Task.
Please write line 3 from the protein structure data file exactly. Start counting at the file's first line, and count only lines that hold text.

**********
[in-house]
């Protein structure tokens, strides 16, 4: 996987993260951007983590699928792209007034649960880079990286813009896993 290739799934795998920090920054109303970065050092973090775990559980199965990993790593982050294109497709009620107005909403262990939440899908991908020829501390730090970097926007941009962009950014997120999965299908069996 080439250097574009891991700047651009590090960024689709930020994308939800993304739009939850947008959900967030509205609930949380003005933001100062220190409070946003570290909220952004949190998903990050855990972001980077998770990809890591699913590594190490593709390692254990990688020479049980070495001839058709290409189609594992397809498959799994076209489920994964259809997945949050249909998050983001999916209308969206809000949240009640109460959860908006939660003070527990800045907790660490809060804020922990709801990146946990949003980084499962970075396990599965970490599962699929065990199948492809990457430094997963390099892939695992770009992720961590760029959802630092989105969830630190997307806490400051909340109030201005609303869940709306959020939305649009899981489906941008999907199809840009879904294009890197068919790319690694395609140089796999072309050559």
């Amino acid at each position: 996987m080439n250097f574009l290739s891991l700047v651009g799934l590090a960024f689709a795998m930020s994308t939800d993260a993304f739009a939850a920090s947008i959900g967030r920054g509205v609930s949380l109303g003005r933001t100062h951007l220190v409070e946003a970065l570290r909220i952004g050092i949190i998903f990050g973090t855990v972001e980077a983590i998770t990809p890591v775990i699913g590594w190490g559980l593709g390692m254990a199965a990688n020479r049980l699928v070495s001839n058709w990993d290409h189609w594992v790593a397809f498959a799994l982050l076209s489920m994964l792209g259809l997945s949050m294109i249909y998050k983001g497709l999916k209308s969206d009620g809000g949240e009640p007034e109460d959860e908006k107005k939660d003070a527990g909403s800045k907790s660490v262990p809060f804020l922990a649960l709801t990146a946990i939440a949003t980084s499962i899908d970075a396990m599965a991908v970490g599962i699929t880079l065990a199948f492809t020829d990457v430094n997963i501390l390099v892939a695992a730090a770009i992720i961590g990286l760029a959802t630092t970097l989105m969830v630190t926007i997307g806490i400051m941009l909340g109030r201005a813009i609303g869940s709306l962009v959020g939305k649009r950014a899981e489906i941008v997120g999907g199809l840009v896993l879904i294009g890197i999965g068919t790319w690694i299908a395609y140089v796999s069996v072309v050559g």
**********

């Amino acid at each position: 996987m080439n250097f574009l290739s891991l700047v651009g799934l590090a960024f689709a795998m930020s994308t939800d993260a993304f739009a939850a920090s947008i959900g967030r920054g509205v609930s949380l109303g003005r933001t100062h951007l220190v409070e946003a970065l570290r909220i952004g050092i949190i998903f990050g973090t855990v972001e980077a983590i998770t990809p890591v775990i699913g590594w190490g559980l593709g390692m254990a199965a990688n020479r049980l699928v070495s001839n058709w990993d290409h189609w594992v790593a397809f498959a799994l982050l076209s489920m994964l792209g259809l997945s949050m294109i249909y998050k983001g497709l999916k209308s969206d009620g809000g949240e009640p007034e109460d959860e908006k107005k939660d003070a527990g909403s800045k907790s660490v262990p809060f804020l922990a649960l709801t990146a946990i939440a949003t980084s499962i899908d970075a396990m599965a991908v970490g599962i699929t880079l065990a199948f492809t020829d990457v430094n997963i501390l390099v892939a695992a730090a770009i992720i961590g990286l760029a959802t630092t970097l989105m969830v630190t926007i997307g806490i400051m941009l909340g109030r201005a813009i609303g869940s709306l962009v959020g939305k649009r950014a899981e489906i941008v997120g999907g199809l840009v896993l879904i294009g890197i999965g068919t790319w690694i299908a395609y140089v796999s069996v072309v050559g």